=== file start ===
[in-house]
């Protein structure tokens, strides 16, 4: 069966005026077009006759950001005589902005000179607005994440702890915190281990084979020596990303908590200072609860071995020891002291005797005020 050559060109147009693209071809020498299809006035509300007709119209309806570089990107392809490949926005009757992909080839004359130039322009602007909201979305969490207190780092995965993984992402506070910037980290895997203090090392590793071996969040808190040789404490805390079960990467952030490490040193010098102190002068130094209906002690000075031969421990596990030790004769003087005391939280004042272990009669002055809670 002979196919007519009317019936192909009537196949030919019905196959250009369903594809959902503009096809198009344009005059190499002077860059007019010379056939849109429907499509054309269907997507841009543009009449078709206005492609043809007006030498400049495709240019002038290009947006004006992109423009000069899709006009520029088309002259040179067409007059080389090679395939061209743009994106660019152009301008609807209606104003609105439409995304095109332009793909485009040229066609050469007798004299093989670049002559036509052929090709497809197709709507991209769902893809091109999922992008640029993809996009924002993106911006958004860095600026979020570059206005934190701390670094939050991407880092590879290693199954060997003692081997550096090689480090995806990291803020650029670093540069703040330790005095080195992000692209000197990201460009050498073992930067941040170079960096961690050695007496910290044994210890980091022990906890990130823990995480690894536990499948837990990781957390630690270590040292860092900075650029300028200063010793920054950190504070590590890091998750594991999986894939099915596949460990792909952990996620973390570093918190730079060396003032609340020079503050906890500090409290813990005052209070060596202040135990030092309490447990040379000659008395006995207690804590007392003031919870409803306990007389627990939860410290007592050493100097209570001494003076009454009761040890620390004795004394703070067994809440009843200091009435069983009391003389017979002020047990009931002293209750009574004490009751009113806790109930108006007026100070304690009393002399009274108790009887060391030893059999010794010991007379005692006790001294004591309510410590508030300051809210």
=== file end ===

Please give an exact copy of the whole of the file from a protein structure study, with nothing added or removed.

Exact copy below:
[in-house]
């Protein structure tokens, strides 16, 4: 069966005026077009006759950001005589902005000179607005994440702890915190281990084979020596990303908590200072609860071995020891002291005797005020 050559060109147009693209071809020498299809006035509300007709119209309806570089990107392809490949926005009757992909080839004359130039322009602007909201979305969490207190780092995965993984992402506070910037980290895997203090090392590793071996969040808190040789404490805390079960990467952030490490040193010098102190002068130094209906002690000075031969421990596990030790004769003087005391939280004042272990009669002055809670 002979196919007519009317019936192909009537196949030919019905196959250009369903594809959902503009096809198009344009005059190499002077860059007019010379056939849109429907499509054309269907997507841009543009009449078709206005492609043809007006030498400049495709240019002038290009947006004006992109423009000069899709006009520029088309002259040179067409007059080389090679395939061209743009994106660019152009301008609807209606104003609105439409995304095109332009793909485009040229066609050469007798004299093989670049002559036509052929090709497809197709709507991209769902893809091109999922992008640029993809996009924002993106911006958004860095600026979020570059206005934190701390670094939050991407880092590879290693199954060997003692081997550096090689480090995806990291803020650029670093540069703040330790005095080195992000692209000197990201460009050498073992930067941040170079960096961690050695007496910290044994210890980091022990906890990130823990995480690894536990499948837990990781957390630690270590040292860092900075650029300028200063010793920054950190504070590590890091998750594991999986894939099915596949460990792909952990996620973390570093918190730079060396003032609340020079503050906890500090409290813990005052209070060596202040135990030092309490447990040379000659008395006995207690804590007392003031919870409803306990007389627990939860410290007592050493100097209570001494003076009454009761040890620390004795004394703070067994809440009843200091009435069983009391003389017979002020047990009931002293209750009574004490009751009113806790109930108006007026100070304690009393002399009274108790009887060391030893059999010794010991007379005692006790001294004591309510410590508030300051809210």